Growing Up in Working Class Youngstown — New Year’s Grit

One of the more interesting books I’ve read in recent years is Angela Duckworth’s Grit. The book explores how grit is a combination of purposeful passion and perseverance. As I read the book, I thought about how much I learned about grit by growing up in Youngstown. I think about how many of those winter snowstorms we dug out of–and then went to school. We hardly ever had snow days. We watched our parents go to work, often to hard, physical, and sometimes dangerous jobs. We had parents who struggled through the Depression. And many of us had to reinvent ourselves when the big employers pulled out of the city. Some of the city’s sports heroes are football players like Frank Sinkwich or boxers like Ray “Boom-Boom” Mancini. If you were knocked down, you got up. Or you knocked the other guy down first. Grit.

We’ve faced a hard couple of years. Youngstowners don’t sugarcoat things. We buried people we love. We got sick and recovered. We saw businesses struggle. But if we are reading this, we survived (and hopefully will, to the end of this thing). That’s no small thing. As I think of the year ahead, this seems to be a time for Youngstown-strong grit–even as we have lived with grit through the pandemic.

I saw a story yesterday on WKBN’s website about the Westside Bowl and the couple who have turned it into a popular entertainment venue. It exemplifies Youngstown grit. The old Gran Lanes was our favorite spot on the West side for bowling. Then it sat vacant for years. A West side couple, Nathan and Jami Offerdahl had a dream, then spent three years between 2015 and 2018 working out a business plan. They opened with a small downstairs venue for 200, then took out half the lanes, created a larger upstairs venue, kept half the alleys, and served good pizza and booze. When COVID hit, they came up with a “pay it forward” pizza promotion that allowed them to pay the bills.

Grit is disciplined passion. It is just plain hard work from planning a business to renovating a venue. It perseveres during down times. It keeps finding a new way to do things. And grit sticks to its values. The Offerdahls created an intimate, artsy venue that bands love and refuse to tear out additional lanes to make the upstairs venue larger. (From the Gallery pictures, it really looks like a great concert venue.)

Rather than resolutions, which I don’t think Youngstowners are big on, I wonder if this is a good year to get on our Youngstown grit. That doesn’t mean being mean and nasty or hard-hearted. I think the ICU personnel caring for our sickest are among the grittiest people we will encounter. They are tired but they keep showing up, shift after shift. Grit can mean caring for an aging loved one–Youngstowners take care of family.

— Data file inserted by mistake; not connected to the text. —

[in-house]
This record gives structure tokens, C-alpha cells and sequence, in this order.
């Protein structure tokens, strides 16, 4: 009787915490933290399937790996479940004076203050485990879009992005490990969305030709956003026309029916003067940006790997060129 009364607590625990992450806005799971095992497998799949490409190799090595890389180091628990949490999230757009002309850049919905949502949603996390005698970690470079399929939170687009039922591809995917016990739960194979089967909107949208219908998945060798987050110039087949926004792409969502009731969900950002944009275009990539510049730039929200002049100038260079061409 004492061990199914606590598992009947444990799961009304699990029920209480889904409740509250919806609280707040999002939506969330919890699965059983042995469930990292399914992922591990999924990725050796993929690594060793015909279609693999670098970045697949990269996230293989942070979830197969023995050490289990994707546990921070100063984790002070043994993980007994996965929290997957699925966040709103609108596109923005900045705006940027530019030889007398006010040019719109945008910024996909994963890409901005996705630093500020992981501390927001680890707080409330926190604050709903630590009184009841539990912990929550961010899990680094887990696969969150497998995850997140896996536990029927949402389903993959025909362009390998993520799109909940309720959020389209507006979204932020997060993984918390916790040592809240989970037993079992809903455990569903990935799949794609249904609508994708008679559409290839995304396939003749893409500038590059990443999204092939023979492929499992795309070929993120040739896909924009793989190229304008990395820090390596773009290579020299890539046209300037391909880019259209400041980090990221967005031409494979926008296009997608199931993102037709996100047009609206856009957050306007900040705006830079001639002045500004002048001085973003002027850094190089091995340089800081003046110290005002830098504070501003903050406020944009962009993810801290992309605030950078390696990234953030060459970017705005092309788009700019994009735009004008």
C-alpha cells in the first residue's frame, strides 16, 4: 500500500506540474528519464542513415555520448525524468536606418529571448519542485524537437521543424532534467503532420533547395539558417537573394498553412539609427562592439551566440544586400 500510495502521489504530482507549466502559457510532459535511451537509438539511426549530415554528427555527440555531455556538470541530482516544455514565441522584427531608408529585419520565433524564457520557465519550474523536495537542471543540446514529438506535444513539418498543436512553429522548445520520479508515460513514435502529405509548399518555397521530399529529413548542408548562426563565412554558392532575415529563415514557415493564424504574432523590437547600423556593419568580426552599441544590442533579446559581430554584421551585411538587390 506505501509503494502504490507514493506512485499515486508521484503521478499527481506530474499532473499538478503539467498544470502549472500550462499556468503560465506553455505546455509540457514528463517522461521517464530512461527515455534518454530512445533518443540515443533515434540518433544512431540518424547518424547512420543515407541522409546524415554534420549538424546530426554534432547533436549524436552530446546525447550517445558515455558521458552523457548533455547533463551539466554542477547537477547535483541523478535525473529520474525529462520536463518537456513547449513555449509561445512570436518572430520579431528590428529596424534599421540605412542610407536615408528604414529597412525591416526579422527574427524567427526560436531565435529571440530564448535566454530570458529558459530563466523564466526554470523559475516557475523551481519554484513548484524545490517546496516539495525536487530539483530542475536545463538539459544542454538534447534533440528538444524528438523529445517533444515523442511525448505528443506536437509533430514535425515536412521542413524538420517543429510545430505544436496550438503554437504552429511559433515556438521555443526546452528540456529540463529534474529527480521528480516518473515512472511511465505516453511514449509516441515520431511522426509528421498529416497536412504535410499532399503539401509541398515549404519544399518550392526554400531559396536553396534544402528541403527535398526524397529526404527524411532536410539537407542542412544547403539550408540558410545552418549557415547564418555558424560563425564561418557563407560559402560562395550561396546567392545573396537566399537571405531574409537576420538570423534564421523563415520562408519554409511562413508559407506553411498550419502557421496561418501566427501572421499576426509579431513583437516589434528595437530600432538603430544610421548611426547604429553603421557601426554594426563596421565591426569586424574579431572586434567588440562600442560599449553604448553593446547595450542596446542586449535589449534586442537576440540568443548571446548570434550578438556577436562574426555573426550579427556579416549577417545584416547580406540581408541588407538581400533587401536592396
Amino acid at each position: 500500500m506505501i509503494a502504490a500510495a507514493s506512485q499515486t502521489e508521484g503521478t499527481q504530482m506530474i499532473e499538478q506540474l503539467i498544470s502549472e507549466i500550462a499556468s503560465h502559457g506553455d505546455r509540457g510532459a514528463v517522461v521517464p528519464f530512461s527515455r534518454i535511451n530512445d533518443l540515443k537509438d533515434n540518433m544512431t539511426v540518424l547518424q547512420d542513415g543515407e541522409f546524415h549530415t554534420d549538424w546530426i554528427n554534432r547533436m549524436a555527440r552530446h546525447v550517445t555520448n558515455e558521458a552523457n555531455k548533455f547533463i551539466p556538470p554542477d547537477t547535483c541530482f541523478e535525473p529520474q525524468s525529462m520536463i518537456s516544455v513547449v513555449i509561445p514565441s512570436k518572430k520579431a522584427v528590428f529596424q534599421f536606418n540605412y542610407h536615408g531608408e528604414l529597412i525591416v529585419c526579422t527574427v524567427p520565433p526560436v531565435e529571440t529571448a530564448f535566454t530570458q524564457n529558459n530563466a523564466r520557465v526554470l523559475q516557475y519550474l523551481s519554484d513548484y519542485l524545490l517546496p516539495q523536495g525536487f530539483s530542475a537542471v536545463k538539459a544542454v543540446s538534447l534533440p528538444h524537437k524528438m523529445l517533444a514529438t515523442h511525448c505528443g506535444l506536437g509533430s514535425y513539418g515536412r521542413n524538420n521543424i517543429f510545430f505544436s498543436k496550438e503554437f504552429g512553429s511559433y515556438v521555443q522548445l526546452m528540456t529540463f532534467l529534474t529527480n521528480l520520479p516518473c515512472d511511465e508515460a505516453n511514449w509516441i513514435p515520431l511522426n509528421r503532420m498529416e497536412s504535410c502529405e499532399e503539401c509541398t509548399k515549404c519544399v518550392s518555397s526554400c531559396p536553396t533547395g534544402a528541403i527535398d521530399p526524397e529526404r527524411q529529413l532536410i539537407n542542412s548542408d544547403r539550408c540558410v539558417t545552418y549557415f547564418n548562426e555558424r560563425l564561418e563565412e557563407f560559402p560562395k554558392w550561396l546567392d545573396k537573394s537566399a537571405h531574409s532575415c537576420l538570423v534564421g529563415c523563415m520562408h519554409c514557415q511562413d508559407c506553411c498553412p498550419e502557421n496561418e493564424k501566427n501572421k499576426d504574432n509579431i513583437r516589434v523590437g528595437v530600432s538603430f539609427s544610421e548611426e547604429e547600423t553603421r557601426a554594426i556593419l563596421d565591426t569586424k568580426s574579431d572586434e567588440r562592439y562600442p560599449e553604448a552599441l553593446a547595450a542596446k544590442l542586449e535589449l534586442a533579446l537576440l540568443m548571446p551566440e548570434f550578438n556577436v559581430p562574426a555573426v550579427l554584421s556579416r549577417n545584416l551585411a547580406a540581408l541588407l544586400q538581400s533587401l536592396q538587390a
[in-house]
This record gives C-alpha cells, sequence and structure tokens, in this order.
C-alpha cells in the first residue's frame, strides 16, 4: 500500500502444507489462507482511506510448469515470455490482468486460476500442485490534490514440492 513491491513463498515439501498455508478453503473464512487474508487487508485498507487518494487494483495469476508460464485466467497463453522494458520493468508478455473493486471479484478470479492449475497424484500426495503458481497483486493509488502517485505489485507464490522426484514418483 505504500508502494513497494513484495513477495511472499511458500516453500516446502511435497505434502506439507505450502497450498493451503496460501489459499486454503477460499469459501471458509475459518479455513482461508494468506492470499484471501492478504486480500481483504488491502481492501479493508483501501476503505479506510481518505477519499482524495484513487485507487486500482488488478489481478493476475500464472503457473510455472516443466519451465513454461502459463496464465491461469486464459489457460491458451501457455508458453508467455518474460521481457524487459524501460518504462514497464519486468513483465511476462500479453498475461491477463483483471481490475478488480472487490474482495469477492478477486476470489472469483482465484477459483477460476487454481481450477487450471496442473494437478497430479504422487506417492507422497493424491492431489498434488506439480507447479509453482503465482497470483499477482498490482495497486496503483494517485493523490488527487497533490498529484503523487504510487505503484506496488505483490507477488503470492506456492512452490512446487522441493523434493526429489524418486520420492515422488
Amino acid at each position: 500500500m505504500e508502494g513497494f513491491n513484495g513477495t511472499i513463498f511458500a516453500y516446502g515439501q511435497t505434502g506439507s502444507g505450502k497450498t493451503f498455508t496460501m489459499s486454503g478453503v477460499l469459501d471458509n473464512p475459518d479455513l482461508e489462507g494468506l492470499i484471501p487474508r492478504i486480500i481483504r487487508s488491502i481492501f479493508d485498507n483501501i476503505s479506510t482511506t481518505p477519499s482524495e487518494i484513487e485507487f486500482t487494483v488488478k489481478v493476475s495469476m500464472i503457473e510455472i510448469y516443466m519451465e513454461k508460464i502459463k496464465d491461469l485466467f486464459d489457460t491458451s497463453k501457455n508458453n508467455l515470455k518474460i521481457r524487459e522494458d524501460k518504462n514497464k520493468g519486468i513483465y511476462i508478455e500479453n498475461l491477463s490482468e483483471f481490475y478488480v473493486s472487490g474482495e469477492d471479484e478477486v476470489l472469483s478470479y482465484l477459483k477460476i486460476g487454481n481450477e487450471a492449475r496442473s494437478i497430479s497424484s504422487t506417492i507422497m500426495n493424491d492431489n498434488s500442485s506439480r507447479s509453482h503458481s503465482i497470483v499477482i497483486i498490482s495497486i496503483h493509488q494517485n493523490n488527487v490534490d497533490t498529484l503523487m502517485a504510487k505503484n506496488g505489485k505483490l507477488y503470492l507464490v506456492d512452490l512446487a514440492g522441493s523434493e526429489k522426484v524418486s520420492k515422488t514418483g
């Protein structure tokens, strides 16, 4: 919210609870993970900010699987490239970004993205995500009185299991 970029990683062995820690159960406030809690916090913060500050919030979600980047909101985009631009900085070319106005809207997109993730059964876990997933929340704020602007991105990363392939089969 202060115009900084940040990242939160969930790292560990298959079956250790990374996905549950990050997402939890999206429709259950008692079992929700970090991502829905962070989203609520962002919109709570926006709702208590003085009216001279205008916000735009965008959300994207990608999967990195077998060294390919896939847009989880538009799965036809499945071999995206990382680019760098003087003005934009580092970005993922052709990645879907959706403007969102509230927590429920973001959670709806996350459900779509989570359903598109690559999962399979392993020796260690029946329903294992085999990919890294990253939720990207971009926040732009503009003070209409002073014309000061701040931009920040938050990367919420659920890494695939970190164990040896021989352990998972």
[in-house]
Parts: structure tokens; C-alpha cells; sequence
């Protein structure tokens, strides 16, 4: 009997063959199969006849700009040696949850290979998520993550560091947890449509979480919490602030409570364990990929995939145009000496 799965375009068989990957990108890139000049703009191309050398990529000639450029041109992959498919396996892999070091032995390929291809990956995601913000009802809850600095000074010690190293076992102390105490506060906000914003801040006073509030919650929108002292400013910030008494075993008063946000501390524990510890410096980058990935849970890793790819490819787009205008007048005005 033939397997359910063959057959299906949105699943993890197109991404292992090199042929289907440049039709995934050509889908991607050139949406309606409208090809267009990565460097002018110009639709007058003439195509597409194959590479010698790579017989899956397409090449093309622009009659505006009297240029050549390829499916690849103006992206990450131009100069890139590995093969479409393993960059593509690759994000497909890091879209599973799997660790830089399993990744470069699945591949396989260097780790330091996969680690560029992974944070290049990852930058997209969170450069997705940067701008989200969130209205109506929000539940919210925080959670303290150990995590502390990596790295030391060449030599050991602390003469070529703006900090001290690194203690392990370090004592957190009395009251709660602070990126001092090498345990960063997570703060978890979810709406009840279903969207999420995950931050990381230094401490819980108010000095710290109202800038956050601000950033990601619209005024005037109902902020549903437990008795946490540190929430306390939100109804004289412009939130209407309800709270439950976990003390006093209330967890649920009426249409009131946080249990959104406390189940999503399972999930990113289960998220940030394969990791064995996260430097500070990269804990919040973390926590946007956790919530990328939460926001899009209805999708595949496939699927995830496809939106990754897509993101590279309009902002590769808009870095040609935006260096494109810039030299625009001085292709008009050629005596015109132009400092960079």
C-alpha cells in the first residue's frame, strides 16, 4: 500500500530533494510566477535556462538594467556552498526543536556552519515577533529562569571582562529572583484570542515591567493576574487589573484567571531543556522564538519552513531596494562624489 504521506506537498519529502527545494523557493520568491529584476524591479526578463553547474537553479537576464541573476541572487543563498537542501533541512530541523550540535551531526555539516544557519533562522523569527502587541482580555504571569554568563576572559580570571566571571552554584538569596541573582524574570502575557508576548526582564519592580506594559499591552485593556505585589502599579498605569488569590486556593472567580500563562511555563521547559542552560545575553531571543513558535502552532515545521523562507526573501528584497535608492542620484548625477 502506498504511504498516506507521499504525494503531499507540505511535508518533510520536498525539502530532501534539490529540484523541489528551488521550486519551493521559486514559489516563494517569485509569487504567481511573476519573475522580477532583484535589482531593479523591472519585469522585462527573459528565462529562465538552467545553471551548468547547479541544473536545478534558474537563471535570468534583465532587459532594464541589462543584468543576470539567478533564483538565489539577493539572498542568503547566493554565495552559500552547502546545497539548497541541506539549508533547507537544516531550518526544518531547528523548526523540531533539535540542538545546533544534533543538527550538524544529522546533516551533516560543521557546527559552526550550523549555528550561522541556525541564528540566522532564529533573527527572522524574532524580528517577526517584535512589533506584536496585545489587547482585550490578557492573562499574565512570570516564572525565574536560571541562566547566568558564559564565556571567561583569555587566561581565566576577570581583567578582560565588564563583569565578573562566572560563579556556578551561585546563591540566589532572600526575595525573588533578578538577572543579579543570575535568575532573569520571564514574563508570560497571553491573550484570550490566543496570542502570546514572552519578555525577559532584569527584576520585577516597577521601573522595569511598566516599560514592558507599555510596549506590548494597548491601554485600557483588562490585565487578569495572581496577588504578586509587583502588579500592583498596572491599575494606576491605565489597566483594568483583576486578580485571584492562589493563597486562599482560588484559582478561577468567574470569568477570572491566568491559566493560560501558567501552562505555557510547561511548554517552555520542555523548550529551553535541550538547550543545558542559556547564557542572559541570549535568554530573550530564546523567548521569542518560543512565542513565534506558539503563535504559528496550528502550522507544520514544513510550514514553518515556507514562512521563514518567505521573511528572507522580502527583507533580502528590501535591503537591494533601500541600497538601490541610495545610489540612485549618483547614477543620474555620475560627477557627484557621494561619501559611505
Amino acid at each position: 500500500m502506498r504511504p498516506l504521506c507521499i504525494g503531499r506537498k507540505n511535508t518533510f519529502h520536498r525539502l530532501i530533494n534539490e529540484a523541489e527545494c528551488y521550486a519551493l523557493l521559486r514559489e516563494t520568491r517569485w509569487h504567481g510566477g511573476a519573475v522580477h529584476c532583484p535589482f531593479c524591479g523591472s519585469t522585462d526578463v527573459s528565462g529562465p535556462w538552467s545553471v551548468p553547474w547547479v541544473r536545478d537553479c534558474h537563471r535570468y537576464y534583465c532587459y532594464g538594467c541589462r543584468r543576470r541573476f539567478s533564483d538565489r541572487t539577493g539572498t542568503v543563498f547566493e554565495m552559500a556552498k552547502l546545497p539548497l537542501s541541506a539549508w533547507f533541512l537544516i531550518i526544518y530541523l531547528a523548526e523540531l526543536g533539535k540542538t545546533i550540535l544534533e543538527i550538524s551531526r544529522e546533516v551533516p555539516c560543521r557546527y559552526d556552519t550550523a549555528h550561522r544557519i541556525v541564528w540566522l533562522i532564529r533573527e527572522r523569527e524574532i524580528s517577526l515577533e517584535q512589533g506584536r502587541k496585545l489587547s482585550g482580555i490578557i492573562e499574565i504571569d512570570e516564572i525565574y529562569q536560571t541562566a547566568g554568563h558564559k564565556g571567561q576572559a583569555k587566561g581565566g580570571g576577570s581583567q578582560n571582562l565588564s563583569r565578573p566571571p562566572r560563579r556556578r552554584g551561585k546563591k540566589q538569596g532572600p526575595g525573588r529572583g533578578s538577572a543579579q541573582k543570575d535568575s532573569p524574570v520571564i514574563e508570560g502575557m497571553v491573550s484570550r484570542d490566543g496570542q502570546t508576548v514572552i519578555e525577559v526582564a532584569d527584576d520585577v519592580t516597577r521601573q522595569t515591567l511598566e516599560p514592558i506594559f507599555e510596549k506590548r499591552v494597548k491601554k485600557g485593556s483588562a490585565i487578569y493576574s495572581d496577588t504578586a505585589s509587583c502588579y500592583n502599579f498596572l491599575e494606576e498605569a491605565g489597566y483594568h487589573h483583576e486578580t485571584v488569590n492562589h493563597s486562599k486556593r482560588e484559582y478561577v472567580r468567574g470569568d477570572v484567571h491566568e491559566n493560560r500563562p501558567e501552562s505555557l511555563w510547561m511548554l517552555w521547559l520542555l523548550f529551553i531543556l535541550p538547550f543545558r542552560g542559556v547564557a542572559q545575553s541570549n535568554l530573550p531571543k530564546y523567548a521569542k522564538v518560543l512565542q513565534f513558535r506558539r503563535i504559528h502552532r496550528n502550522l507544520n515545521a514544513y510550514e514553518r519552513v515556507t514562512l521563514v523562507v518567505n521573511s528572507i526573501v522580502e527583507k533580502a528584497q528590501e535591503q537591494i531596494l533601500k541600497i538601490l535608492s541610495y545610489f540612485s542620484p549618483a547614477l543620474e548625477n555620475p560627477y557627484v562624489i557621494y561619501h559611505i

Maybe this is the year you decide to pursue a passion you’ve long thought about, like the Offerdahls. Surviving a pandemic can have a wonderfully focusing effect. It could be giving yourself to volunteer work that makes some part of the world a little better place. Maybe it is pursuing a business or creative venture. And think how good it will be to persevere in developing a skill or launching a new venture when you’ve had all that practice in persevering with social distancing, quarantines, masks, and the like!

Gritty people know how to celebrate. Their celebrations aren’t empty celebrations just to have fun. From weddings to wakes, we knew how to celebrate, enjoying the fruits of work, the efforts of raising kids, and the preciousness of life and family. No wonder we insist on good food and plenty of it at our gatherings!

I’ve written so much in this series about the gritty people who built Youngstown from the early settlers to the laborers, the civic and cultural leaders, and the builders of industries, and even some of the great buildings of the city. Whether we still live in the Valley or make our homes elsewhere, this is a time for grit and resilience.

I look forward to sharing more stories of Youngstown and the character and grit that shaped our city. I wish you a Happy and “Gritty” New Year!

To read other posts in the Growing Up in Working Class Youngstown series, just click “On Youngstown.” Enjoy!

9 thoughts on “Growing Up in Working Class Youngstown — New Year’s Grit

  1. Happy New Year, Bob. Another terrific piece.
    The story about Gran Lanes’ transition to a west side music venue makes me smile for so many reasons. Having grown up a block away, I spent a fair bit of time hanging around there. Having played in local bands during high school, it’s great to see live music is still popular in Youngstown. Wishing the folks at Westside Bowl and everyone else all the best for 2022 and beyond.

    Liked by 1 person

  2. Thanks again Bob for another great article , It has been said that one should take ownership of their community and if they do than they are truly an owner .
    Happy New Year Youngstown
    Joseph Napier Sr.
    You Are Youngstown

    Liked by 1 person

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